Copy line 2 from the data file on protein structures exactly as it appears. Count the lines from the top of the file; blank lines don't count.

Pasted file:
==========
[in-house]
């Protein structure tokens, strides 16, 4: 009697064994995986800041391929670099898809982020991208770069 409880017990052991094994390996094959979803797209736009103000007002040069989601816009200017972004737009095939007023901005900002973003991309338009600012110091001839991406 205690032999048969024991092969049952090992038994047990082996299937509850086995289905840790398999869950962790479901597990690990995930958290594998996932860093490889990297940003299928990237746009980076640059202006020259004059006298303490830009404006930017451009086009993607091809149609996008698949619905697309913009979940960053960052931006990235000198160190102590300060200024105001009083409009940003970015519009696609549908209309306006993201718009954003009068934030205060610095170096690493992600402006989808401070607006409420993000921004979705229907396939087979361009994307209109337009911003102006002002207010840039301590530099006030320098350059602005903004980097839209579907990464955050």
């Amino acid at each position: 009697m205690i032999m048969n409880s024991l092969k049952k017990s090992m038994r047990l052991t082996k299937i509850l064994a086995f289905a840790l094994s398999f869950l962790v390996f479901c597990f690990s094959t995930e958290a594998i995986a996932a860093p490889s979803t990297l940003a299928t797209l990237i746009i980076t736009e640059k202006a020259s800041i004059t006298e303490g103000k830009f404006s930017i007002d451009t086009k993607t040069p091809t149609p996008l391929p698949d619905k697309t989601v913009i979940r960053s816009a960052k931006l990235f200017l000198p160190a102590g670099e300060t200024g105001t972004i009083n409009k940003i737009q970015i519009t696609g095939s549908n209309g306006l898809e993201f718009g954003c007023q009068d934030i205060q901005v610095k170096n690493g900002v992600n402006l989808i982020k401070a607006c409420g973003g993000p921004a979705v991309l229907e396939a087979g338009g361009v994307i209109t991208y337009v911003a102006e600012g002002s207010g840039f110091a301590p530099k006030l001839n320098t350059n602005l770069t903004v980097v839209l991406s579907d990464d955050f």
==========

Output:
């Protein structure tokens, strides 16, 4: 009697064994995986800041391929670099898809982020991208770069 409880017990052991094994390996094959979803797209736009103000007002040069989601816009200017972004737009095939007023901005900002973003991309338009600012110091001839991406 205690032999048969024991092969049952090992038994047990082996299937509850086995289905840790398999869950962790479901597990690990995930958290594998996932860093490889990297940003299928990237746009980076640059202006020259004059006298303490830009404006930017451009086009993607091809149609996008698949619905697309913009979940960053960052931006990235000198160190102590300060200024105001009083409009940003970015519009696609549908209309306006993201718009954003009068934030205060610095170096690493992600402006989808401070607006409420993000921004979705229907396939087979361009994307209109337009911003102006002002207010840039301590530099006030320098350059602005903004980097839209579907990464955050």